But nurse faculty are hard to find: they need advanced degrees, and leaving the field for the classroom often requires nurses to take a pay cut. Hospitals and other care settings are competing for the same skilled nurses that colleges need, experts say.
“I have five faculty positions open right now,” Andrews added. “It is really hard to find qualified, doctorally prepared faculty who are willing to relocate or to move out of a higher-paying salary in the field.”
Linda H. Aiken, PhD, FAAN, FRCN, RN, is the Claire M. Fagin Leadership Professor in Nursing, a professor of sociology, and director of the Center for Health Outcomes and Policy Research at the University of Pennsylvania School of Nursing. She conducts research on the health care workforce and quality of health care in the U.S. and globally. Aiken is a research manager supporting the Future of Nursing: Campaign for Action and a National Advisory Committee member for the Robert Wood Johnson Foundation Interdisciplinary Nursing Quality Research Initiative.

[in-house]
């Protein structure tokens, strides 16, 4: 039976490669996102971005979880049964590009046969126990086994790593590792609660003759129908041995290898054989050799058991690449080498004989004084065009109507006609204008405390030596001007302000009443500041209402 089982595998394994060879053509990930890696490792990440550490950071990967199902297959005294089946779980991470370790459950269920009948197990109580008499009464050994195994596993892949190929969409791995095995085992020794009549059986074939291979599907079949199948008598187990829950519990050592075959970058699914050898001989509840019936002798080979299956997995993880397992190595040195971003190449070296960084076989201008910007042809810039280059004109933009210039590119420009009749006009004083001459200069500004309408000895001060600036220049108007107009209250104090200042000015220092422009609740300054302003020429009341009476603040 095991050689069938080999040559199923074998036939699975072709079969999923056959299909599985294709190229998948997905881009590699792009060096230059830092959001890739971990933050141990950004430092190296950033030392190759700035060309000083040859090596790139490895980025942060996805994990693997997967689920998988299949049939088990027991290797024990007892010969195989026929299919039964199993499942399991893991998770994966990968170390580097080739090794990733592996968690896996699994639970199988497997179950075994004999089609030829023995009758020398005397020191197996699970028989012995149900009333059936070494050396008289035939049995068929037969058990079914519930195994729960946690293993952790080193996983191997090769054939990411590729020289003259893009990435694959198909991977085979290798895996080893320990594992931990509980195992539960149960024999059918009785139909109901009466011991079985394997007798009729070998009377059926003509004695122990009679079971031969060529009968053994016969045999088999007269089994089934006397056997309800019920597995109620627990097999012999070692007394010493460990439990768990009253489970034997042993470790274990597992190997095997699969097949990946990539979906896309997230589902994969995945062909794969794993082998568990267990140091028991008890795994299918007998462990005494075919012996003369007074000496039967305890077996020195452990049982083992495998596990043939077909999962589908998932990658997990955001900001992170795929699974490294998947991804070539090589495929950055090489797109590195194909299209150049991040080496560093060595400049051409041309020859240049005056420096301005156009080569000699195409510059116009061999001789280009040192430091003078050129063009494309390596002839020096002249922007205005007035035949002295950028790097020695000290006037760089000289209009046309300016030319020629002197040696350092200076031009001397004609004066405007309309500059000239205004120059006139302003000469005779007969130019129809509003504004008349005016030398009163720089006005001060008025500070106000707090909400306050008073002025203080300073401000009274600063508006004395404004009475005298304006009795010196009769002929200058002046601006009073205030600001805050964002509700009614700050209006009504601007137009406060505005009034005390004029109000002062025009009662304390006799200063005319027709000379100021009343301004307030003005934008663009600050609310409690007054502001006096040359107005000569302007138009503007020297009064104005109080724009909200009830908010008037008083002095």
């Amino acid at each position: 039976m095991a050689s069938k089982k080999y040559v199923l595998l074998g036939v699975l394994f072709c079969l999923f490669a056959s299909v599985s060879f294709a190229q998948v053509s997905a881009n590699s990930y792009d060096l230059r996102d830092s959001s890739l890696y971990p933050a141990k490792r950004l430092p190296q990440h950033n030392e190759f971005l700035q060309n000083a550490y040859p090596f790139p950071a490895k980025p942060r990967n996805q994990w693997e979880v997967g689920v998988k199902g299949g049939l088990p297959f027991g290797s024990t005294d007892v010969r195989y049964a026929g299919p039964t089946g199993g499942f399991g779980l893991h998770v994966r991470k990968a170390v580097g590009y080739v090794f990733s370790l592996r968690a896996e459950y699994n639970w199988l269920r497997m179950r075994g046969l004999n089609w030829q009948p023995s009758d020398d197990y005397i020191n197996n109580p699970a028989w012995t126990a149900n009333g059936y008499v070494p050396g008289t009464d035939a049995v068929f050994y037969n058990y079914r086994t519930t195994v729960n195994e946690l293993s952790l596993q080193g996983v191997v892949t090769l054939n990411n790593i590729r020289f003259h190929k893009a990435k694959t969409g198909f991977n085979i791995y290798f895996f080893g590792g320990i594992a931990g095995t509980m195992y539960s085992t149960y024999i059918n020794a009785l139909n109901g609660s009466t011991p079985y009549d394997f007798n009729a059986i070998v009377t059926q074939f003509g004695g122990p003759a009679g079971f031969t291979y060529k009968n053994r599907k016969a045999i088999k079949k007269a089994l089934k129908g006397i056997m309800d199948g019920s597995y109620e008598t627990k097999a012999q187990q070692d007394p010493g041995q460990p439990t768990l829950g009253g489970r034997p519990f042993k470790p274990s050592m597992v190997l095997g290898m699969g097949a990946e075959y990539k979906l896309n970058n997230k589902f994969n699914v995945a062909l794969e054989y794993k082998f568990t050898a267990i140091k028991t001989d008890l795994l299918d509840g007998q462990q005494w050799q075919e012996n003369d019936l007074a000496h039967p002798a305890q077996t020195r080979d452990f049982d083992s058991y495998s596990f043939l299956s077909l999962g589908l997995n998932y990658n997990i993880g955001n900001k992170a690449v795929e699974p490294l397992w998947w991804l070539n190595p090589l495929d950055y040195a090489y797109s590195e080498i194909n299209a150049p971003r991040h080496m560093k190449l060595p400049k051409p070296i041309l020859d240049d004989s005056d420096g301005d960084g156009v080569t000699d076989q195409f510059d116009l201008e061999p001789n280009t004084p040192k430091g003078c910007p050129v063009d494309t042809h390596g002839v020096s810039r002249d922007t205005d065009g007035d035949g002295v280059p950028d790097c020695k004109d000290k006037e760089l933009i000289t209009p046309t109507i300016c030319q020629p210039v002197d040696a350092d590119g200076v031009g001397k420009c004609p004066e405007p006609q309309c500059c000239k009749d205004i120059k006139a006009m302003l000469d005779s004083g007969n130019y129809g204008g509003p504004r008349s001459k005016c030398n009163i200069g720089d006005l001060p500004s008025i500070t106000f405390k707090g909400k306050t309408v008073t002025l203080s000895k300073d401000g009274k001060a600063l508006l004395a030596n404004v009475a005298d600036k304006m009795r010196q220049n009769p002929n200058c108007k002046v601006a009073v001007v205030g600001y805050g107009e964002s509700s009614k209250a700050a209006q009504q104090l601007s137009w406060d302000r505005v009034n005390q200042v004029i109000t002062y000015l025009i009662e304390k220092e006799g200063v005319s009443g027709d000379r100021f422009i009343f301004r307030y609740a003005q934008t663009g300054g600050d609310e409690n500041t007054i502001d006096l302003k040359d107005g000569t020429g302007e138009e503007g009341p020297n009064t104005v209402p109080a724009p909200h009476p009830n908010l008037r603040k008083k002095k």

The May 16, 2013 issue of the New England Journal of Medicine features two very different examples of policy analysis on the important issue of the primary care workforce, plus a thoughtful editorial. John Iglehart, a national correspondent for the Journal and a widely acknowledged neutral and astute observer and reporter of contemporary health care, wrote an immensely valuable synthesis and integration of research and published professional opinion on the risks and rewards of expanding the role of nurse practitioners to address the perceived national shortage of primary care. Iglehart organized succinctly the themes and sources of agreement and disagreement emerging from a comprehensive review of 62 published research papers, policy reports, and professional and stakeholder opinions and positions.
In contrast, the second article by usually thoughtful polling enthusiasts seems off the mark and of questionable usefulness. How surprising is it that two-thirds of a very small sample of U.S. primary care physicians agree with the statement that primary care physicians provide a higher quality examination and consultation than nurse practitioners? Is this an example of cognitive dissonance? Nurse practitioners who are required to have a minimum of a Master’s degree have as many years of education as primary care physicians in many peer countries with better health outcomes than the U.S., which must be disconcerting to some U.S. primary care doctors.